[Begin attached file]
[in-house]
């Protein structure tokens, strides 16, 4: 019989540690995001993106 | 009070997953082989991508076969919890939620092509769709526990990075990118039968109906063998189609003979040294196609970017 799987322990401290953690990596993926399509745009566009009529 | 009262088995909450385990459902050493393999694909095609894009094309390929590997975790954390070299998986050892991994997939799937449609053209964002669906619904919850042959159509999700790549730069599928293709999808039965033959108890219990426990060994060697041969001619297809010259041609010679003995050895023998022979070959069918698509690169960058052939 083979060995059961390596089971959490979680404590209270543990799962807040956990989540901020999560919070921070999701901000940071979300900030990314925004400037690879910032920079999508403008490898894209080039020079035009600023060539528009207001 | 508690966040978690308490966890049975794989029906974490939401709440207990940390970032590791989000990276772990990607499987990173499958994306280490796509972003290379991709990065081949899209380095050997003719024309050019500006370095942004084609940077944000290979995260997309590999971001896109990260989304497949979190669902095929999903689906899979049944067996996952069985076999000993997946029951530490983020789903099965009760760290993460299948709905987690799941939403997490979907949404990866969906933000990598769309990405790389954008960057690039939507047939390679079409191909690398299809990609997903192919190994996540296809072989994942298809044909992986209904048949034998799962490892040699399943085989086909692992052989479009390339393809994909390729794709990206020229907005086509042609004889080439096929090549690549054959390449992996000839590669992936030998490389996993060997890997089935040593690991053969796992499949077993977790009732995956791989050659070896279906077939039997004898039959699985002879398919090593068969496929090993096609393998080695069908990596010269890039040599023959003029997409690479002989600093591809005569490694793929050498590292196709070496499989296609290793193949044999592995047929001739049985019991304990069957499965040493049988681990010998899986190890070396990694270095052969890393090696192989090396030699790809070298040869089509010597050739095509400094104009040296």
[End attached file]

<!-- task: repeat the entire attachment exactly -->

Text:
[in-house]
């Protein structure tokens, strides 16, 4: 019989540690995001993106 | 009070997953082989991508076969919890939620092509769709526990990075990118039968109906063998189609003979040294196609970017 799987322990401290953690990596993926399509745009566009009529 | 009262088995909450385990459902050493393999694909095609894009094309390929590997975790954390070299998986050892991994997939799937449609053209964002669906619904919850042959159509999700790549730069599928293709999808039965033959108890219990426990060994060697041969001619297809010259041609010679003995050895023998022979070959069918698509690169960058052939 083979060995059961390596089971959490979680404590209270543990799962807040956990989540901020999560919070921070999701901000940071979300900030990314925004400037690879910032920079999508403008490898894209080039020079035009600023060539528009207001 | 508690966040978690308490966890049975794989029906974490939401709440207990940390970032590791989000990276772990990607499987990173499958994306280490796509972003290379991709990065081949899209380095050997003719024309050019500006370095942004084609940077944000290979995260997309590999971001896109990260989304497949979190669902095929999903689906899979049944067996996952069985076999000993997946029951530490983020789903099965009760760290993460299948709905987690799941939403997490979907949404990866969906933000990598769309990405790389954008960057690039939507047939390679079409191909690398299809990609997903192919190994996540296809072989994942298809044909992986209904048949034998799962490892040699399943085989086909692992052989479009390339393809994909390729794709990206020229907005086509042609004889080439096929090549690549054959390449992996000839590669992936030998490389996993060997890997089935040593690991053969796992499949077993977790009732995956791989050659070896279906077939039997004898039959699985002879398919090593068969496929090993096609393998080695069908990596010269890039040599023959003029997409690479002989600093591809005569490694793929050498590292196709070496499989296609290793193949044999592995047929001739049985019991304990069957499965040493049988681990010998899986190890070396990694270095052969890393090696192989090396030699790809070298040869089509010597050739095509400094104009040296």